So under the proposed scheme the purchase of a property at £250,000 might look like this:

Bank mortgage £200,000

Government loan £37,500

Deposit £12,500

Under the current provision, it looks like this:

Bank mortgage £200,000

Deposit £50,000

The government’s loan, save for the fact that it would rank behind the bank lender’s, would be broadly similar to the bank lender’s in both conditions and eligibility.  It would be long term, say 25 years, involve gradual capital repayments over the life of the loan, would be backed by some kind of life insurance, be secured with good title on suitable property and be available only to borrowers with an acceptable credit history and secure income.

Essentially, if the bank is prepared to lend, then so should government but, equally, it should ensure that each application is properly considered with its eyes open.  Similarly, when the chips are down, government must be prepared to initiate repossession, despite the inevitable, glum pictures on the front of the Guernsey Press.  Everyone in the chain would have to be a grown-up.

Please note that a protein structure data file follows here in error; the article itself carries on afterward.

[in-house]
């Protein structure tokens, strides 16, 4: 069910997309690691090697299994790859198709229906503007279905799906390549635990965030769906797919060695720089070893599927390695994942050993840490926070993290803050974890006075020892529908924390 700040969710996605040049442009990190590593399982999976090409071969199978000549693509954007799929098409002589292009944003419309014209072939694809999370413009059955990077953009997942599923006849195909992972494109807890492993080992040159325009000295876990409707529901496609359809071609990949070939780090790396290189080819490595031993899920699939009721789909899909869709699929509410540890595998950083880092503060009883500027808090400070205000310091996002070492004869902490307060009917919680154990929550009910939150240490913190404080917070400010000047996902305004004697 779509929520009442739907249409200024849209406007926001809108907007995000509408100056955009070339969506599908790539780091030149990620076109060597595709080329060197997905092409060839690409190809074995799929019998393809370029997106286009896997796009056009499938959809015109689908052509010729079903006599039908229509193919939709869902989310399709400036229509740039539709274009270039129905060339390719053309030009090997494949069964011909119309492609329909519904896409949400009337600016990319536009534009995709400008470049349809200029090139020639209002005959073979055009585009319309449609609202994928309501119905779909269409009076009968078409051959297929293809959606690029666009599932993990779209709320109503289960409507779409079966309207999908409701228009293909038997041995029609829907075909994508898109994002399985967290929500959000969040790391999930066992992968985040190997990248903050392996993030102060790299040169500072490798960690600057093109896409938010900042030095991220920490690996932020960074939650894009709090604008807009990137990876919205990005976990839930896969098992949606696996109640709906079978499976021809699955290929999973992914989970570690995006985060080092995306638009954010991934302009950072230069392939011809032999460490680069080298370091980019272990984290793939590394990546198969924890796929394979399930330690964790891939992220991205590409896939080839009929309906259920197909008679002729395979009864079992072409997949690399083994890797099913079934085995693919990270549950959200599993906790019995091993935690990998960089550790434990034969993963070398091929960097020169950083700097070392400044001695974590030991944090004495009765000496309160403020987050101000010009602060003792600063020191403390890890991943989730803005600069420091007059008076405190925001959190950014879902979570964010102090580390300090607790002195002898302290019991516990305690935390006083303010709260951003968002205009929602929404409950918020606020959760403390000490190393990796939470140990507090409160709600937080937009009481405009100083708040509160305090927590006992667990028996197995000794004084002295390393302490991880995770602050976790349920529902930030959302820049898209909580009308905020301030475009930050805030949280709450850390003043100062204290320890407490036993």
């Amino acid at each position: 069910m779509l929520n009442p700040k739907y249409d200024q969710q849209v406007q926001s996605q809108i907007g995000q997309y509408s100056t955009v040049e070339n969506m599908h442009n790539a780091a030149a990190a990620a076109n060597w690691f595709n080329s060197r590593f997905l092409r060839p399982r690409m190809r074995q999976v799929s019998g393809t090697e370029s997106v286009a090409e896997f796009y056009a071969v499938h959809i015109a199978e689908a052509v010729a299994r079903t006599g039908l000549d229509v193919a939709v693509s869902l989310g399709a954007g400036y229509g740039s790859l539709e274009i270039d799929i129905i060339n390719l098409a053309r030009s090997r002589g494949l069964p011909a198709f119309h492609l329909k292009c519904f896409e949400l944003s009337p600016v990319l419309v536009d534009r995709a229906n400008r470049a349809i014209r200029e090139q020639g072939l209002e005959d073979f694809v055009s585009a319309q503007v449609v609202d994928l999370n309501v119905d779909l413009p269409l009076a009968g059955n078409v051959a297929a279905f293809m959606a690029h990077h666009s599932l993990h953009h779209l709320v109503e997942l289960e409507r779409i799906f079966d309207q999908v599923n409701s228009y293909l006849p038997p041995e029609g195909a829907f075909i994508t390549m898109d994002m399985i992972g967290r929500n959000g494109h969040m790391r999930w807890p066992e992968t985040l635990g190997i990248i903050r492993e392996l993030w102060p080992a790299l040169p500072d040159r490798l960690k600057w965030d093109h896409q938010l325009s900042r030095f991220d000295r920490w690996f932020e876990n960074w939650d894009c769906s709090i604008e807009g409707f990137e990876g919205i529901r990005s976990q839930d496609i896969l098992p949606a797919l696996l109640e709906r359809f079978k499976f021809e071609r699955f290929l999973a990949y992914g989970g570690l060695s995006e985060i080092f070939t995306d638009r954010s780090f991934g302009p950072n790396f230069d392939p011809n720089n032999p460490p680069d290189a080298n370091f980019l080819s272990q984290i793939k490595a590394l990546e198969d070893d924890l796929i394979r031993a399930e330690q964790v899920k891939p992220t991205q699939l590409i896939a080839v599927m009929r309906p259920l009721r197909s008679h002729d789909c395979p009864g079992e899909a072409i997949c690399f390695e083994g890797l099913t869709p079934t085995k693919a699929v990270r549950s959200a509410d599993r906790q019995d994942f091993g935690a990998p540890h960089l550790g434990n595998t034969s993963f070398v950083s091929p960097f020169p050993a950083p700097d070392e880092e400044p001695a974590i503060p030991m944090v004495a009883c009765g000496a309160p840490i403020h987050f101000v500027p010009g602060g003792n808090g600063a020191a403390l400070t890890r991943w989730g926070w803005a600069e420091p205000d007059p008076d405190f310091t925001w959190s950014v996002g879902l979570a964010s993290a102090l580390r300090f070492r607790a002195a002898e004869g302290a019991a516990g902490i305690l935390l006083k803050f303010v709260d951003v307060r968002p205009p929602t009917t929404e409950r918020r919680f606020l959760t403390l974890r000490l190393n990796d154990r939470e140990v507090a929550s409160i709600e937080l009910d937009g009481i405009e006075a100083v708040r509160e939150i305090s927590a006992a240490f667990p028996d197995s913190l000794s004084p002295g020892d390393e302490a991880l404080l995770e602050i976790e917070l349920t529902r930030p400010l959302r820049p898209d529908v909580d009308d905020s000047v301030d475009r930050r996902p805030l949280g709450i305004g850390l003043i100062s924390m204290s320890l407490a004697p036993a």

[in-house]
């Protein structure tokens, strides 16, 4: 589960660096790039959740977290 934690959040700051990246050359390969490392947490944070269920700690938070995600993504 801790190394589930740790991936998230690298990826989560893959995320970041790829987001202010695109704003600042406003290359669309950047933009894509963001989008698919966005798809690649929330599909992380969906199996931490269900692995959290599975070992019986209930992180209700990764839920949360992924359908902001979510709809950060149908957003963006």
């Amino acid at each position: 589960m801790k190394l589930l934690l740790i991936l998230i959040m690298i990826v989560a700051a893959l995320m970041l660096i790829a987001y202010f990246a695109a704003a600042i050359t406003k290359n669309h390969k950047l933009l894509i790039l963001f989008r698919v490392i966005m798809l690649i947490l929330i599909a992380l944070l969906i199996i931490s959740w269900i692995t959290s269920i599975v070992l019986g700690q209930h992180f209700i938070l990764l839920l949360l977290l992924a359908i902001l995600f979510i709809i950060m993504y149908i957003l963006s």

Importantly, this is not a second-hand version of the UK’s much-criticised Help to Buy scheme.  Five principal differences are notable:

  • this would be a permanent commitment from government, rather than a short term attempt to boost prices or buy votes;
  • any credit-worthy borrower would be eligible without restriction by, say, age or first time buyers;
  • property could be of any vintage, not just new build;
  • borrowers under the scheme would pay a commercial rate of interest for the government loan, making the scheme sustainable for the long term for both parties;
  • repayment of the government loan would not involve government sharing in any capital uplift, it would just be a conventional loan.

We could debate the details of the right percentage for a deposit or for the interest rate or whether it would be appropriate to cap the amount of any individual loan by government.  Yet, the principle is clear: no subsidies for house purchase; no flash-in-the-pan measures; accessibility needs permanent, long term, sustainable facilitation via a Guernsey Help to Buy.  Without it, we will continue to drain our island of young talent, pull up the drawbridge to wealth creation for our young and deprive too many of a key stake in our society.